Lots of people like to talk about “on-line communities” and sing their praises.  Just about as many people like to disparage them for not being “real”.  Like a of of things, the truth is probably somewhere in the middle – and perhaps involves a more fluid concept of ‘community’.

Mary-Anne Parker

I was chatting about this … in person, over a glass of wine J …  with Mary-Anne Parker, the Lifespan Learning Co-ordinator at the Unitarian Church of Saskatoon.  She is a frequent Skype buddy who was visiting with her family last week.  We wrestled with how to build bridges between these worlds.  As churches go forward in the digital age, maybe we need to seek some happy medium, programs that allow us to reach a non-traditional ‘congregation’, and that also provide chances to people into face to face contact.  Fortunately there are already tech platforms that can help that happen.

But let me start by comparing virtual and in person meetings:

On the plus side of the on-line community are qualities like immediacy; permeability (people can come and go easily); the ability to find people who share your interests without concern for geography.  And such communities can be inclusive of race, age, gender and most other categories because involvement is based on interest.

I serve on the Executive of the International Council of Unitarians and Universalists.  We meet with Go-to-Meeting and Skype (for smaller groups). Our on-line meetings include a Canadian (me), an American, two Brits, a Norwegian (well, actually an American in Norway), a Burundian, a Transylvanian, an Australian and a Filipino.  We talk, we know something of each others’ lives and we get a lot of work done.  Without the web, those meetings simply couldn’t happen with such efficiency.   Mary-Anne meets with fellow professional Religious Educators via Google+ using Hangouts function- and Skype on a regular basis; to her it reinforces connections already made and a way to maintain relationships, but does it deepen them the way face to face interactions do?  She’s not convinced.

That is one limitation of such communities, and there are others.   Even as it allows a chance to connect with folks far away, it places limits on the scope of that communication.   On-line conferences or meetings only last for so long and only one person can talk at a time.  Thanks to video we can pick up more of the visual aspects of communication, but not all of them. Some say that as much as 80% of human communication is non-verbal.  Some of that gets lost, especially the glances and signals passed between folks who aren’t speaking.  And of course the physical contacts are lost.  On-line hugs just aren’t as comforting.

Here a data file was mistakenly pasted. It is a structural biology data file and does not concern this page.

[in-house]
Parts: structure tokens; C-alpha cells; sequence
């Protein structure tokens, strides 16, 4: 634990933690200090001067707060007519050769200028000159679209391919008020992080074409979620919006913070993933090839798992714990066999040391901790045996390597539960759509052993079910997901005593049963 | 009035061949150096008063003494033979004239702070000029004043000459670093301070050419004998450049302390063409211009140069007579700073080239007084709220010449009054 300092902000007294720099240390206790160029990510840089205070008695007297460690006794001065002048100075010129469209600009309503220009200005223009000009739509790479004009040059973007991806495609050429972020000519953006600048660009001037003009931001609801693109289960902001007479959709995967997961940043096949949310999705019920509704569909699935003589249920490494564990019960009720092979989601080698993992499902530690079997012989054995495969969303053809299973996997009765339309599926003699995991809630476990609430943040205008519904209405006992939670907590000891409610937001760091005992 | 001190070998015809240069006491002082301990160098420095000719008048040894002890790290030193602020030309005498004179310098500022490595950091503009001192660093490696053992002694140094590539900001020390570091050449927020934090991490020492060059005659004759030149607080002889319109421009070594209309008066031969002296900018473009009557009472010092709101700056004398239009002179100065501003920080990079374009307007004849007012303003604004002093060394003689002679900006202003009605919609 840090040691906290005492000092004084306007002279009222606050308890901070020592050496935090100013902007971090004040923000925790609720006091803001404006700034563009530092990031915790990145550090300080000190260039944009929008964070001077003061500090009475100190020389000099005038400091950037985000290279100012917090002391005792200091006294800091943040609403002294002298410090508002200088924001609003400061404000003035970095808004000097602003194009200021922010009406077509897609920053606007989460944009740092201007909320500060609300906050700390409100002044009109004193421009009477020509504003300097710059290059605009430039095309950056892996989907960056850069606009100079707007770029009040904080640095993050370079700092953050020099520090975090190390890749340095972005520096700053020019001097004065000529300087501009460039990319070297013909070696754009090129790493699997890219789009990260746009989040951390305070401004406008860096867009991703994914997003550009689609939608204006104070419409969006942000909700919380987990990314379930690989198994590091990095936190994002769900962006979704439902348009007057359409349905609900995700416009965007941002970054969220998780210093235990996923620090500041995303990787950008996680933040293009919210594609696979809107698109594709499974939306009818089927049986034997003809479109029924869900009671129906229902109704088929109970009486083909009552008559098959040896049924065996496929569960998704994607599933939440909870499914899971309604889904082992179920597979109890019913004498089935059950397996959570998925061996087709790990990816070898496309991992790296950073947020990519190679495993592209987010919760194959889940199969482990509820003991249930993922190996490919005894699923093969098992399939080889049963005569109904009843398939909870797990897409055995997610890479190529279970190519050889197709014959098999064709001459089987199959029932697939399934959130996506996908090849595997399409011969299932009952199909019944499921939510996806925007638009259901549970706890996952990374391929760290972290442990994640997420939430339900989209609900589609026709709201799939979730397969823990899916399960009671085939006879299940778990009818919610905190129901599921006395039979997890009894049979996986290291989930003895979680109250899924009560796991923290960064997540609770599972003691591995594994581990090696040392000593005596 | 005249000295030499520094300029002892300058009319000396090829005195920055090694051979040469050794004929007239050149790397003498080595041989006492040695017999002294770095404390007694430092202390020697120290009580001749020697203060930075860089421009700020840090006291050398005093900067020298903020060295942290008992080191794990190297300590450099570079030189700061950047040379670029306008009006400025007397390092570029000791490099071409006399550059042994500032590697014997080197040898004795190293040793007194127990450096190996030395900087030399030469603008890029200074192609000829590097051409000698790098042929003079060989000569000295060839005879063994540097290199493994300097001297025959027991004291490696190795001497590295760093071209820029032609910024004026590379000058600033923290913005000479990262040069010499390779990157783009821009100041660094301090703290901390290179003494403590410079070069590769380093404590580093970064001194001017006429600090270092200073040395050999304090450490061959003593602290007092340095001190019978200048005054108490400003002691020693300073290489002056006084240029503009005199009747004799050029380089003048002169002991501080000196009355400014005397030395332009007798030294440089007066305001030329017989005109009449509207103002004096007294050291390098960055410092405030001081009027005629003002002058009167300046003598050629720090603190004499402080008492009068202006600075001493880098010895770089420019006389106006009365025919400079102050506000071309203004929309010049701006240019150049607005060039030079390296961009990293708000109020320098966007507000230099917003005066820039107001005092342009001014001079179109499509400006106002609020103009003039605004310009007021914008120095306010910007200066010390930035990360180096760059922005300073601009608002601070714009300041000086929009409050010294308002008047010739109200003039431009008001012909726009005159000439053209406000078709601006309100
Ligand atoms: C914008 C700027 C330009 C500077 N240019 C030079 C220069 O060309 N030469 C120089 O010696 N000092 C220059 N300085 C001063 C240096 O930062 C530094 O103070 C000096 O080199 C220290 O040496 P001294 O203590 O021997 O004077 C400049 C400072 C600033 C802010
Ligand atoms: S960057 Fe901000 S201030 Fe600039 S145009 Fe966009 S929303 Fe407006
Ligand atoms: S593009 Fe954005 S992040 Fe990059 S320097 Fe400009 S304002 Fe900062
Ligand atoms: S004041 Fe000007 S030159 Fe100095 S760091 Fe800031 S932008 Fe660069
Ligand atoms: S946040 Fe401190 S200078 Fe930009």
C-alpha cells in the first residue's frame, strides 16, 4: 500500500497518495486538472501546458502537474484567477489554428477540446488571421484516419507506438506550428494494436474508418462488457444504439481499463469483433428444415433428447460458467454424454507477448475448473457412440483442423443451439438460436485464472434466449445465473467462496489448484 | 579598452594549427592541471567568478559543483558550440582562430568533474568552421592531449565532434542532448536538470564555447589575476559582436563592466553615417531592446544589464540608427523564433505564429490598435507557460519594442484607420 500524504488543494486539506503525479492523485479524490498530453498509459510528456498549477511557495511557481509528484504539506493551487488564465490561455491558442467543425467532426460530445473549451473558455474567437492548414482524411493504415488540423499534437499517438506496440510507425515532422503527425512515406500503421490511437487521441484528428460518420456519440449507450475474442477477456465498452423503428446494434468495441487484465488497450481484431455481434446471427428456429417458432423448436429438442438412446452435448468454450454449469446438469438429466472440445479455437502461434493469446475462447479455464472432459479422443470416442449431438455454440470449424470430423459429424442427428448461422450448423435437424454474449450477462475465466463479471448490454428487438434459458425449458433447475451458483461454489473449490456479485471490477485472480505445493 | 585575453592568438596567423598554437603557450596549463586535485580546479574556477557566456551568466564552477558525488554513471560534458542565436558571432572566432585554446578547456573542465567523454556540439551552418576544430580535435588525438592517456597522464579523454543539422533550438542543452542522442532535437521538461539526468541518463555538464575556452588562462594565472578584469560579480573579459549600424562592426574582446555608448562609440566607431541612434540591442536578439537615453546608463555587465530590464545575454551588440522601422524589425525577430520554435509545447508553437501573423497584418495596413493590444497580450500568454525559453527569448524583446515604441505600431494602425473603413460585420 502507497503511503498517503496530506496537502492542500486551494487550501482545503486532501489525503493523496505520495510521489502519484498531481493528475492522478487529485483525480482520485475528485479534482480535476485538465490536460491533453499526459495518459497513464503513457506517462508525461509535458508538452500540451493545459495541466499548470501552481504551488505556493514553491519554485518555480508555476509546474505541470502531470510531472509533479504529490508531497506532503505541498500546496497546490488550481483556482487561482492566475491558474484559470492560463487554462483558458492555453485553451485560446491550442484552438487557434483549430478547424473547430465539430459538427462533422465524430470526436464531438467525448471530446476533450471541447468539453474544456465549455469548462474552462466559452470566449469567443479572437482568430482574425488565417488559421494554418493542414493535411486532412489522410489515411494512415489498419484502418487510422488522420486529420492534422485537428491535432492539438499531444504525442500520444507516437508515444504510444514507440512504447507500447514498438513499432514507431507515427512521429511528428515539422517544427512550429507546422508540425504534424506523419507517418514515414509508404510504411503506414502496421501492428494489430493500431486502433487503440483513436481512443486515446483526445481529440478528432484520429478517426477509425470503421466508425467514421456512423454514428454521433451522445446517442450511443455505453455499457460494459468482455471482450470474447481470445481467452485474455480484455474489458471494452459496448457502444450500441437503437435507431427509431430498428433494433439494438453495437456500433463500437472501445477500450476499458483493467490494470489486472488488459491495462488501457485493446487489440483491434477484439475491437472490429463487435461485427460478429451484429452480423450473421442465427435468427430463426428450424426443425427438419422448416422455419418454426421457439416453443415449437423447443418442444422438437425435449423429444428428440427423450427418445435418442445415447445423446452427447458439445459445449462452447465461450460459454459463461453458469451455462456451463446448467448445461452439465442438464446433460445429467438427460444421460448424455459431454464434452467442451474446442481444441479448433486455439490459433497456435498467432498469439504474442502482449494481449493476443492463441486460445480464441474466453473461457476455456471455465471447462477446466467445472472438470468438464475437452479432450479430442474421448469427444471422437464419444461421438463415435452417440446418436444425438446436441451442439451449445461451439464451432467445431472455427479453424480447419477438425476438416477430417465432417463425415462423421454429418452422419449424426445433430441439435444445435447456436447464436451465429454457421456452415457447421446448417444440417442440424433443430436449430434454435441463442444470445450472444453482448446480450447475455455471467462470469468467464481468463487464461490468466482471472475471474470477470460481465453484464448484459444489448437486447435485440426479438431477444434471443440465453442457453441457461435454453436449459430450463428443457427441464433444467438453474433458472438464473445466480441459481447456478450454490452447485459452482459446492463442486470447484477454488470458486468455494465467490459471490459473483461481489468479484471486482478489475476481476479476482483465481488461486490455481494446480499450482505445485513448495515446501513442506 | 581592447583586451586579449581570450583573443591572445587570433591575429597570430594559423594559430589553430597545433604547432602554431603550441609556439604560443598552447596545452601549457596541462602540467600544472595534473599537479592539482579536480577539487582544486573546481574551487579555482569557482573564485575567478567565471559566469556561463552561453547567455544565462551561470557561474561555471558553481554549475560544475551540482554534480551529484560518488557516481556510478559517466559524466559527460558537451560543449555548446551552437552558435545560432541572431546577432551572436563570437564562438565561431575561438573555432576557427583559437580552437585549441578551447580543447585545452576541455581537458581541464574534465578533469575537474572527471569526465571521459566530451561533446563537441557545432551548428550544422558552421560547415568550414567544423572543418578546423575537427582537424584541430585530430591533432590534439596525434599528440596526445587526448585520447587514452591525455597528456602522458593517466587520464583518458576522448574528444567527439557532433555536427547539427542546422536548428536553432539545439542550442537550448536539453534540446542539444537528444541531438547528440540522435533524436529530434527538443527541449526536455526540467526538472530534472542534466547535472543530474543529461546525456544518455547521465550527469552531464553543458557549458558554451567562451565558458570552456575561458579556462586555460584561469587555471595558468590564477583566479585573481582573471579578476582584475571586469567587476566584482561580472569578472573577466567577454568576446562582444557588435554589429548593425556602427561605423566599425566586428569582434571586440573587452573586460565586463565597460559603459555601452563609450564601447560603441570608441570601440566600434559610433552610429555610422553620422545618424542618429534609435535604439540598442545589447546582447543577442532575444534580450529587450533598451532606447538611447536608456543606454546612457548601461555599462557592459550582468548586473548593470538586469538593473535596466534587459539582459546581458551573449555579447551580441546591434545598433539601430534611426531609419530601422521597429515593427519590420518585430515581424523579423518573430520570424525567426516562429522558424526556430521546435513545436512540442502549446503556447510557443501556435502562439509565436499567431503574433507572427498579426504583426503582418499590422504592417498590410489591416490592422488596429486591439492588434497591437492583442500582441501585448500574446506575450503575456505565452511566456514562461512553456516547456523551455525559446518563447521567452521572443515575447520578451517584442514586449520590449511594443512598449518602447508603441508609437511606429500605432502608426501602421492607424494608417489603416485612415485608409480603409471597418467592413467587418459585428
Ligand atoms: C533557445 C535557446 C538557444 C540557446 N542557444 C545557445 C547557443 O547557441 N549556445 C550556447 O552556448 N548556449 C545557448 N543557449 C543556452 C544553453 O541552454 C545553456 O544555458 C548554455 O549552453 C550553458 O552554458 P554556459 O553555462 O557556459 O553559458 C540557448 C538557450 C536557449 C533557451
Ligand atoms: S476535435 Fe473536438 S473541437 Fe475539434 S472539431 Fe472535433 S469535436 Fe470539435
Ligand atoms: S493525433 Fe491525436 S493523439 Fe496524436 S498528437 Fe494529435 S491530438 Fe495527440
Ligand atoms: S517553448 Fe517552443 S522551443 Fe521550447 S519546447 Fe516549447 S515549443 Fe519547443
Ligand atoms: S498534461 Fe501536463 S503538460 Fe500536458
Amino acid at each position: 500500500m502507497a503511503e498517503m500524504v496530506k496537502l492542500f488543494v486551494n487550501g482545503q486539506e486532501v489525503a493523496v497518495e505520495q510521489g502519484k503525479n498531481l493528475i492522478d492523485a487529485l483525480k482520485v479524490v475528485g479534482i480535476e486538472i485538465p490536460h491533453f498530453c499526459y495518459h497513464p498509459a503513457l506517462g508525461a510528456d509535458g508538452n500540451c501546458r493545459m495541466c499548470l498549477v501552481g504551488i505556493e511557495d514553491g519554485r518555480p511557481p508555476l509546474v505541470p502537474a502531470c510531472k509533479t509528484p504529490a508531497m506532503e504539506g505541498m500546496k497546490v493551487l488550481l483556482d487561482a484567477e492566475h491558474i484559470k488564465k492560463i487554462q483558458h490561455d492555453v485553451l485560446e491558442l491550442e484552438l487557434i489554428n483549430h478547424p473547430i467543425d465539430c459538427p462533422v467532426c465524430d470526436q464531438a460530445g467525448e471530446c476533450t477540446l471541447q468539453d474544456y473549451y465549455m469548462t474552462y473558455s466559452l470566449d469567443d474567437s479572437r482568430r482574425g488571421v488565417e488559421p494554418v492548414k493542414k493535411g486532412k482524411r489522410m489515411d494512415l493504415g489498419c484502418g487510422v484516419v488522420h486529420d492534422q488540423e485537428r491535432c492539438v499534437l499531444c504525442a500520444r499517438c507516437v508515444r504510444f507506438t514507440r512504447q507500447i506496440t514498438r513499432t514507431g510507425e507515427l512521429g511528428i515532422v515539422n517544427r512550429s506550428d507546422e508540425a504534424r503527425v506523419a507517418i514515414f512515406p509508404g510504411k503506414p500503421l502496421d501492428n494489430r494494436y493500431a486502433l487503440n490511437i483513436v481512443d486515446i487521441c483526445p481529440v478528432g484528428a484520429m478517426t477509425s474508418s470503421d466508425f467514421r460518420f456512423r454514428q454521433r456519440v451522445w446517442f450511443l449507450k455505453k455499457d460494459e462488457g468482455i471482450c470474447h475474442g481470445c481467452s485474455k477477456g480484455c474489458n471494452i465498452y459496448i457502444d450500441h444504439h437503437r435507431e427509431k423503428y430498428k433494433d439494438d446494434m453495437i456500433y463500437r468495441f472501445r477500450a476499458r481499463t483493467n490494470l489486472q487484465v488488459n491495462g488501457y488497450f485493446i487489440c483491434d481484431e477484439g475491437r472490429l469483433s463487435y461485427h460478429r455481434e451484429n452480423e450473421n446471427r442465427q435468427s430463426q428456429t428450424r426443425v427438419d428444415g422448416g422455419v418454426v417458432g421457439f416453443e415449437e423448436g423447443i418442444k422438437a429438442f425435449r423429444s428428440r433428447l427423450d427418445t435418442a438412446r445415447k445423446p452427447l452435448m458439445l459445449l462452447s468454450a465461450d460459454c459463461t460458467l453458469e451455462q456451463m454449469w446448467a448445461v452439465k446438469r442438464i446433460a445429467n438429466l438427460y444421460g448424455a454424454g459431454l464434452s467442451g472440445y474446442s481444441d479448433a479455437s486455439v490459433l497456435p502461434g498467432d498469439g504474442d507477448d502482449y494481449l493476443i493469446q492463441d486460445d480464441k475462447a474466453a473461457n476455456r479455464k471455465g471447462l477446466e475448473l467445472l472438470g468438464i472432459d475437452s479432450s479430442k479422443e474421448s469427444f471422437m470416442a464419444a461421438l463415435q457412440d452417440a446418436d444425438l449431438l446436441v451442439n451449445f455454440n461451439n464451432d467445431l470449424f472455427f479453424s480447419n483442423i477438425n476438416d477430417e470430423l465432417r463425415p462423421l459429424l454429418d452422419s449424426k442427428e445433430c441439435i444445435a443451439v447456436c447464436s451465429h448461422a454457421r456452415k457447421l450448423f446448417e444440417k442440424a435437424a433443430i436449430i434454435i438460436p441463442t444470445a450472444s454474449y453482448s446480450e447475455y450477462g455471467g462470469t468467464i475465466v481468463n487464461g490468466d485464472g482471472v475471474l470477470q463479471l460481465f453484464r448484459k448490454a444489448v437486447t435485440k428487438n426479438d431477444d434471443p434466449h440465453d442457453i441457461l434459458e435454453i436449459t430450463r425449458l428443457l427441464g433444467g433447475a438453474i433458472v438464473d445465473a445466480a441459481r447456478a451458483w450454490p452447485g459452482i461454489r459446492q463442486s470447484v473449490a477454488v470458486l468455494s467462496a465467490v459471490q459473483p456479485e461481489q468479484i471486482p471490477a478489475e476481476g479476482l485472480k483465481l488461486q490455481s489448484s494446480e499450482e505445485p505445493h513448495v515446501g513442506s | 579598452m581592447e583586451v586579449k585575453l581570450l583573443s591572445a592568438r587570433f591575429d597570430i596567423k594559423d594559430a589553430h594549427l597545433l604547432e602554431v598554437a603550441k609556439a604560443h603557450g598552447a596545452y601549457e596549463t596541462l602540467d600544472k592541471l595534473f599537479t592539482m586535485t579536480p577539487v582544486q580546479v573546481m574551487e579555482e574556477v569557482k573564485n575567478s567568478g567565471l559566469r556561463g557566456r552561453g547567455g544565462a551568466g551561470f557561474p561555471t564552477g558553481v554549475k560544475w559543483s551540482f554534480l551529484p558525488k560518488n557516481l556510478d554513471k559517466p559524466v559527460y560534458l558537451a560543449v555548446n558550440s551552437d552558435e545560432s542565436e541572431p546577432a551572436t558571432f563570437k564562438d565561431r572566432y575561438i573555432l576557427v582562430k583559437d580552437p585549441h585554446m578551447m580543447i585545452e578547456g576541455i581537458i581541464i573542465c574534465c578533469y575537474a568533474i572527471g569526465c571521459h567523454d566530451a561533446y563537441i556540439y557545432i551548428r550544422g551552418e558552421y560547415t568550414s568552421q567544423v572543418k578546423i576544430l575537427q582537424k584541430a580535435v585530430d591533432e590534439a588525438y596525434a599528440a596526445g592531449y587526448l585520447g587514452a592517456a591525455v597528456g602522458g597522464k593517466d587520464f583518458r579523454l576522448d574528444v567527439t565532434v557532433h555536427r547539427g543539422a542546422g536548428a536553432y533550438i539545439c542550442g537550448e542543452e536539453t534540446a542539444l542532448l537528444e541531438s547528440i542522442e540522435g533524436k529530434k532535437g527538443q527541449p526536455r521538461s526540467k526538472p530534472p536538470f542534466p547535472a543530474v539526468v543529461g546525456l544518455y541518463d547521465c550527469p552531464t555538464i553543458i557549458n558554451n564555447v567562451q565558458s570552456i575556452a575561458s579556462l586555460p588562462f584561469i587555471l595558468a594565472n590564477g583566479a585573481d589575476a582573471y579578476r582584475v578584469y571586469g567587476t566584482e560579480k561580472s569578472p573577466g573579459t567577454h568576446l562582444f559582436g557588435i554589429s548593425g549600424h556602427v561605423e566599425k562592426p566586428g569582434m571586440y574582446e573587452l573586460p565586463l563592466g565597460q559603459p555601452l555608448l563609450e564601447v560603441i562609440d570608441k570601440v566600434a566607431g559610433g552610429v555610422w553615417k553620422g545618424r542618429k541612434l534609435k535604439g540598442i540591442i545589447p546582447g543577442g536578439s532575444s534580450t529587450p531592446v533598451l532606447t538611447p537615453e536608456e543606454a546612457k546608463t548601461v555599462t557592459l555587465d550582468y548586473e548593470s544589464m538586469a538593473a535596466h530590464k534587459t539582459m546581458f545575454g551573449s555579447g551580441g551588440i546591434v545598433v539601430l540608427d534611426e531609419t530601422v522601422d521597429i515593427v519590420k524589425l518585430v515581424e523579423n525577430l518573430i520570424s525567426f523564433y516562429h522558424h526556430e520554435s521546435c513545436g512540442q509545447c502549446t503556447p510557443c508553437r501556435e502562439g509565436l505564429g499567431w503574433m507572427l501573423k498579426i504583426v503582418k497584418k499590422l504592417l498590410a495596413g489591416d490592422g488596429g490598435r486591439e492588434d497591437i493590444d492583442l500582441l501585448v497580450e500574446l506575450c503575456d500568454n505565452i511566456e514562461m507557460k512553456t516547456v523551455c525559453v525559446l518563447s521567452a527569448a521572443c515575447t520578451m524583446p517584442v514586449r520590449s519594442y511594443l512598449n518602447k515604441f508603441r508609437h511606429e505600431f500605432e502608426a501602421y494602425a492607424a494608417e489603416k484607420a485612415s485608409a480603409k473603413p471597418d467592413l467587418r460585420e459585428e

So what can we do?  Reflecting on small group dynamics and planning Mary-Anne shared that she once ran a coffee house in a small town in Alberta.  To stimulate business (and, I think, her brain) she and her partner started Philosopher’s Cafe nights, where folks could chat about pre-planned topics in a comfortable and caffeine fueled setting.  She figured that was an adaptable model that could work in both realms.  How?

Well, say we set-up our Unitarian Cafe.  We already have a model coming from Small Group Ministries.  It’s a simple format with an opening reading, a check-in, sharing of readings on a topic, time for reflection and then discussion.  Many of our churches have them, but they are meant for groups committed to meeting and getting to know one another deeply over time.  Still the framework may be transferable.

As another example, Mary-Anne has a Linked-in friend named Rebekah who runs Reasonable Woman and Saskatoon Secular Family Network via Facebook Groups where ideas are posted on line and once a month members meet face to face in Saskatoon to discuss a favourite topic.  Mary-Anne wants to steal that idea and work it into her congregation’s life.

So why not set up a Unitarian Cafe meeting site or Facebook page in your town?  There are a bunch of platforms available.  Most 12 year olds can tell you which ones work…

Next, settle on a few topics (schedule for a few months, eh?) and start some initial discussion.  “Here is the topic.  Here are the things a couple of knowledgeable people have to say,”  Perhaps we offer a link to a YouTube clip, a TED Talk, some web pages or -gasp!- a book reference.  Folks are welcome to respond on-line.

At the same time publicize the same material in the church among folks who like more traditional forms of connection:  newsletters, orders of service, coffee hour recruiting.  Offer Facebook tutorials for those interested in joining in the on-line interaction.

But here’s the key, call a Unitarian Cafe meeting!  Real people in real time in a real place.  Folks bring their best ideas and get to discuss with one another with a facilitator hosting.  If a lot of people come, have small table talk groups.  Heck, you could even have a live feed happening on a projection screen with geographically distant folks adding their views as well.

And Mary-Anne just Tweeted she wants chicken wings at the cafe… but that’s another story!

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